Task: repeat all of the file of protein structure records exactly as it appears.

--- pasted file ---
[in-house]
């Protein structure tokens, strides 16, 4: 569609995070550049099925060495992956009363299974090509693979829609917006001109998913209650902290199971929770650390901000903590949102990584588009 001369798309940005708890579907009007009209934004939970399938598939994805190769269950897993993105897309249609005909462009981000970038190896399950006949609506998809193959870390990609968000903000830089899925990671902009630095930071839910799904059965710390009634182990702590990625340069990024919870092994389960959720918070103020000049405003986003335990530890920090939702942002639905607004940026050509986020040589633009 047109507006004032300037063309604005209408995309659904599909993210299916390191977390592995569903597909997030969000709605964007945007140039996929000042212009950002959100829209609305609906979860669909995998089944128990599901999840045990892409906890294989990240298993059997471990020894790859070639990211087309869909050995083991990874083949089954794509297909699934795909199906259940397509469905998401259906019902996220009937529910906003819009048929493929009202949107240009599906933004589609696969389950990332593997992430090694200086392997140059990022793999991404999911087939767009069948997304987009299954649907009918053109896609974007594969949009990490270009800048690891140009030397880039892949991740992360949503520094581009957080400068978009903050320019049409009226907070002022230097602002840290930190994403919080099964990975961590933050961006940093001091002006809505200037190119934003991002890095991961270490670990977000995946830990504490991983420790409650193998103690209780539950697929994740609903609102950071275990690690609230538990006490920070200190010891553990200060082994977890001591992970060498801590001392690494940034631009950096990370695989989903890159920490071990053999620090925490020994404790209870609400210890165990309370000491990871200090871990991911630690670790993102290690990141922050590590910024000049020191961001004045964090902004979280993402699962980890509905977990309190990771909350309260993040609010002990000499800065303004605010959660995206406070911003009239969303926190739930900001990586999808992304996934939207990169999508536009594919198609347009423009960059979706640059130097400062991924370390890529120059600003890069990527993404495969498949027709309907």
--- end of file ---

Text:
[in-house]
């Protein structure tokens, strides 16, 4: 569609995070550049099925060495992956009363299974090509693979829609917006001109998913209650902290199971929770650390901000903590949102990584588009 001369798309940005708890579907009007009209934004939970399938598939994805190769269950897993993105897309249609005909462009981000970038190896399950006949609506998809193959870390990609968000903000830089899925990671902009630095930071839910799904059965710390009634182990702590990625340069990024919870092994389960959720918070103020000049405003986003335990530890920090939702942002639905607004940026050509986020040589633009 047109507006004032300037063309604005209408995309659904599909993210299916390191977390592995569903597909997030969000709605964007945007140039996929000042212009950002959100829209609305609906979860669909995998089944128990599901999840045990892409906890294989990240298993059997471990020894790859070639990211087309869909050995083991990874083949089954794509297909699934795909199906259940397509469905998401259906019902996220009937529910906003819009048929493929009202949107240009599906933004589609696969389950990332593997992430090694200086392997140059990022793999991404999911087939767009069948997304987009299954649907009918053109896609974007594969949009990490270009800048690891140009030397880039892949991740992360949503520094581009957080400068978009903050320019049409009226907070002022230097602002840290930190994403919080099964990975961590933050961006940093001091002006809505200037190119934003991002890095991961270490670990977000995946830990504490991983420790409650193998103690209780539950697929994740609903609102950071275990690690609230538990006490920070200190010891553990200060082994977890001591992970060498801590001392690494940034631009950096990370695989989903890159920490071990053999620090925490020994404790209870609400210890165990309370000491990871200090871990991911630690670790993102290690990141922050590590910024000049020191961001004045964090902004979280993402699962980890509905977990309190990771909350309260993040609010002990000499800065303004605010959660995206406070911003009239969303926190739930900001990586999808992304996934939207990169999508536009594919198609347009423009960059979706640059130097400062991924370390890529120059600003890069990527993404495969498949027709309907």